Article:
Should You Argue With People On Social Media?
It seems like most people are arguing on social media these days. Or maybe it’s just a loud minority if people making noise on social media and making it seem like everyone is arguing about just about everything.
There are even studies out now about how to win arguments on social media. There are some interesting things to take away from those findings. You can win arguments on social media responding sooner, responding with a group of people supporting you and by not being too intense.
The one thing that kind of makes me uneasy in the idea of winning an argument on social media or in life in general.
What is winning an argument?
Making yourself feel good? Feeling like you got the better of someone on social media while proving them wrong?
Or maybe it’s about changing the other person’s mind to fit with your worldview.
Are any of those the right goals for having arguments with people?
Let’s look at some thoughts on arguing with people on social media.
Change People’s Minds vs. Finding The Right People
This is something to remember when you’re arguing on social media especially if you’re in business. In marketing the discussion usually revolves around the target audience. When you’re building a following on social media it makes sense to want the following to be full of people that will likely buy what you’re selling.
A lot of the time on social media when you’re arguing it’s probably not with the people that really matter. I think what happens sometimes, and I’ve fallen into it before, is to get focused on one person that gets under our skin. But the reality is that winning an argument with that person is not really important. They’re not the target customer of the target audience.
The challenge is that it can be easy to focus on someone that doesn’t really matter to your business. It’s easy to focus on them and to argue with them. Maybe you know that they’ll never agree with you, but it makes you feel good to get your points across.
The other challenge and another way you could be spending your time would be finding the right people. Instead of fighting with people that will never be your customer you could be looking for ways to find more people that will buy from you. That’s a real challenge sometimes and it’s not as rewarding as feeling like you’ve won an argument.
But it’s a better use of your time.
Do The Ones That Really Matter To You Care What Your Opponent Says?
Something I’ve thought and something I’ve heard others when it comes to arguing with people that maybe don’t really matter is that they’ll make you look bad. Nobody likes when someone is telling they’re wrong about something or that they’ve done something wrong.
But it happens. It happens to individuals. It happens to companies and organizations. We all have our haters especially if we’ve reached a certain level of success. It’s a weird thing in life, but some people would rather bring others down than work to build their own success. They feel successful when they bad mouth others. They might be right, but it doesn’t mean it’s a good use of their time, but that’s what they choose to do.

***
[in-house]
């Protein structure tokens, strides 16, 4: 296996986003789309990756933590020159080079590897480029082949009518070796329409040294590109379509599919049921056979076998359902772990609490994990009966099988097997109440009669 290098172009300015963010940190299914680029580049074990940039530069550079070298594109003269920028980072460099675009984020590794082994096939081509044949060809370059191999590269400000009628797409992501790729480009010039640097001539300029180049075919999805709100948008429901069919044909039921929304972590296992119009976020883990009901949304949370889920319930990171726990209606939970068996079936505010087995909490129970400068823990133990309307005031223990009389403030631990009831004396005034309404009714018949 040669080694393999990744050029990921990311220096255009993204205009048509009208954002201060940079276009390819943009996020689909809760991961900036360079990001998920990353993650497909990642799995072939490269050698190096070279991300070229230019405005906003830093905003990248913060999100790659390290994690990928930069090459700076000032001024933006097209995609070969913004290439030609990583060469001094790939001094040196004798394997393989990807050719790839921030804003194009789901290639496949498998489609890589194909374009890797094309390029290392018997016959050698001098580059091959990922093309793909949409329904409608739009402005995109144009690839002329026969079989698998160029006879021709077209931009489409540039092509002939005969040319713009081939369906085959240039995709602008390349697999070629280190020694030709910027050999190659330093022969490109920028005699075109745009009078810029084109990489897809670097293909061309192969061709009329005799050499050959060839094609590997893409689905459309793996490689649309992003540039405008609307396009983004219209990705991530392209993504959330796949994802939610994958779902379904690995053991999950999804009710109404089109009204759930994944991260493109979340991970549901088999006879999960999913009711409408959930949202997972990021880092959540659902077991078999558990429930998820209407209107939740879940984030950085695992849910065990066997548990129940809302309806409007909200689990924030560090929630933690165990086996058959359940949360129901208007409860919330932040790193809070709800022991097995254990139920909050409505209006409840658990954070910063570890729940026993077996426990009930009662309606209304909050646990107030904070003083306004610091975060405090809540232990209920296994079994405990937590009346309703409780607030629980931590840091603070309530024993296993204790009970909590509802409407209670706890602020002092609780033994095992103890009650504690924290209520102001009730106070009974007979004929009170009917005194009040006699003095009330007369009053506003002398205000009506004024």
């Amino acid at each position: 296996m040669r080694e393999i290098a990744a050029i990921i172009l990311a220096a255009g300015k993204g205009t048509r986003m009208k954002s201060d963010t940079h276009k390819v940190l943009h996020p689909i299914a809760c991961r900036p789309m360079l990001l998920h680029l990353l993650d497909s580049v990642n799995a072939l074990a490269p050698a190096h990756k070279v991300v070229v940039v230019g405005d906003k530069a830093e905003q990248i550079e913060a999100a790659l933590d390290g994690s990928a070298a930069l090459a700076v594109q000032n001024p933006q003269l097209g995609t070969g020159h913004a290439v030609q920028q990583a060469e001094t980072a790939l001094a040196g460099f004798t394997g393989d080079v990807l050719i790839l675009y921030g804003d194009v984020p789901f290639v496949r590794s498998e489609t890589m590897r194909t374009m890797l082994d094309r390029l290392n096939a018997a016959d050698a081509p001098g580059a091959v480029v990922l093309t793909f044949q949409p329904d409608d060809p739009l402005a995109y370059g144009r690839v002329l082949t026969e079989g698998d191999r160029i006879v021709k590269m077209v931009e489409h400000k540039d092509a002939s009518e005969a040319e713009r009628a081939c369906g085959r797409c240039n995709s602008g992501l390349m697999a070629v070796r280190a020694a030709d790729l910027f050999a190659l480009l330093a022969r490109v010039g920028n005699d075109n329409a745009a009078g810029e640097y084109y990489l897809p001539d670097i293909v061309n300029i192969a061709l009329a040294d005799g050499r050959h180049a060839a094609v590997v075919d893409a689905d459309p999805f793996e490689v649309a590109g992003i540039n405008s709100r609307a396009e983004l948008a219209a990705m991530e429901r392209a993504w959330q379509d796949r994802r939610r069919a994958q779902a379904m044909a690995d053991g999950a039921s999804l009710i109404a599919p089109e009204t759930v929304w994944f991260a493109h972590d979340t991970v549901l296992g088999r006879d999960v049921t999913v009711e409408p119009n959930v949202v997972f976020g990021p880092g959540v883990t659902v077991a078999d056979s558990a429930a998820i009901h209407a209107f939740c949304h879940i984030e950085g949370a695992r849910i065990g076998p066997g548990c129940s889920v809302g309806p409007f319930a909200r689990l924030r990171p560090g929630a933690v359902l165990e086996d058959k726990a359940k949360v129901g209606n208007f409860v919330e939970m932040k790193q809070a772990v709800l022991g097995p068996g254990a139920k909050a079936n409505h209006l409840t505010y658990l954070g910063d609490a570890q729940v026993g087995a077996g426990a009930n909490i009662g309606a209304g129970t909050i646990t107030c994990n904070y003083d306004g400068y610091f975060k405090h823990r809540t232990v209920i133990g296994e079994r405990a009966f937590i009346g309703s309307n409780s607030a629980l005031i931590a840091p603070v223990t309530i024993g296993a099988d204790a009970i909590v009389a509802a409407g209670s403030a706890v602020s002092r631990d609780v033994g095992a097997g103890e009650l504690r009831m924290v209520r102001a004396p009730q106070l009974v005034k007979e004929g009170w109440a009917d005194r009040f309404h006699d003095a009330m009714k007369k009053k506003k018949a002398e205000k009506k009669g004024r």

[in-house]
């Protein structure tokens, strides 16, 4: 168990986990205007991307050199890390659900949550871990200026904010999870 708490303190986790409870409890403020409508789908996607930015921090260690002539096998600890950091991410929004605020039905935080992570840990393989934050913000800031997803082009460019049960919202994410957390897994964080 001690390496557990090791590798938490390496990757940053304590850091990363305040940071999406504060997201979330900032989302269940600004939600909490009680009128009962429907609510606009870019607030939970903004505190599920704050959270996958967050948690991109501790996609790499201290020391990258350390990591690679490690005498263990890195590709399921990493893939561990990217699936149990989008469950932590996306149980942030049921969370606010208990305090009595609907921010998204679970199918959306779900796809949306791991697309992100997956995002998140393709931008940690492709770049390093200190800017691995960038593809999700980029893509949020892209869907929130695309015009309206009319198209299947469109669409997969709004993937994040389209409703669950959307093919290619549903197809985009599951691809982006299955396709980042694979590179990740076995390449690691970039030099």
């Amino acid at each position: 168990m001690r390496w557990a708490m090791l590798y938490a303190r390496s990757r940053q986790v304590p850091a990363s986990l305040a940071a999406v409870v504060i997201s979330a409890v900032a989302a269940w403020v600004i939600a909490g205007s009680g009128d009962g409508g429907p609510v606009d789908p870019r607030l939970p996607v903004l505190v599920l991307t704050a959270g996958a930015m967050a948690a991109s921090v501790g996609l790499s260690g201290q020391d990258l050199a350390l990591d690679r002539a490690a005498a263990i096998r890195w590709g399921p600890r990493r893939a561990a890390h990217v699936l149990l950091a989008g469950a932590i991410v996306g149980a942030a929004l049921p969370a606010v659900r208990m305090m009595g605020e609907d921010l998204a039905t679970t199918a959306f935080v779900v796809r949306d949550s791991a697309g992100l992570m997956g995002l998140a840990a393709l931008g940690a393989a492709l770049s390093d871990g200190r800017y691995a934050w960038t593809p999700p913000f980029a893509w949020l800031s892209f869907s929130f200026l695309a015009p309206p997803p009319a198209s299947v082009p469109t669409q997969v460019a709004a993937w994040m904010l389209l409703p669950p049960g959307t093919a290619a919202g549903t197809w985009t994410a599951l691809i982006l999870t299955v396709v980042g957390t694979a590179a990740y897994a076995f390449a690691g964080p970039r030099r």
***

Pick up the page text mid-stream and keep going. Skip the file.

What I’ve noticed over the years, especially from really successful companies, is that they often listen to criticism, but they’re good at weeding out the criticism they should and should not listen to. And they really don’t ever engage with the people offering up the opinions and criticism.
Instead, they work to improve from within and they trust that their target audience and customers will continue to support them.
Publish Information, Let People Decide To Buy-in: Your Thoughts & Evidence
I’ve been blogging for about 7 or 8 years now. It’s an interesting thing to do. I know that not everyone will agree with the things I blog about. Maybe not even everyone will agree with what I’m saying, but I try to focus on what my audience will find interesting and valuable. I don’t always hit home runs. Sometimes I make mistakes, but I still put things out there and let people decide if they’re going to buy-in.
You don’t have to force your information on others. That’s a difficult thing to do. If you really believe in your positions and what you have to say it’s difficult to let people find it. You can push it some, but that can turn people away and it can bring out the people that really disagree with you.
So it’s a balance of publishing and promoting who you are and what you’re saying while also understanding that not everyone will buy-in with what you’re saying.
But some will and that’s the payoff for publishing content whether it’s blog posts, social media posts, podcasts, videos, etc.
One last little tip on this subject is that it’s good to use supporting evidence like studies. That was one of the findings in the study linked above about winning arguments. The more supporting evidence you have for what you’re saying the more difficult it is for others to disagree with you.
It’s like you’re almost not the one making the argument. You’re saying,, “Here, look at the findings. I’m just relaying the information.”
I don’t think it’s positive to argue with people on social media. I don’t think you’re really going to change people’s minds no matter how hard you fight. And the thing is that we each only have so much energy to expend each day or each week or month or year. There are productive things to do with that energy outside of arguing that can be more beneficial.
So if you argue on social media you’re not going to get the results you want. Arguing will increase your stress too and that’s bad news for your general health. When you think about it like that arguing really is a waste of time even on social media.
Assess your habits on social media. See how they align with the goals you have for your social media efforts and see if you can take away some of the arguing and put that energy toward other things that might be more productive for you and possibly for your business.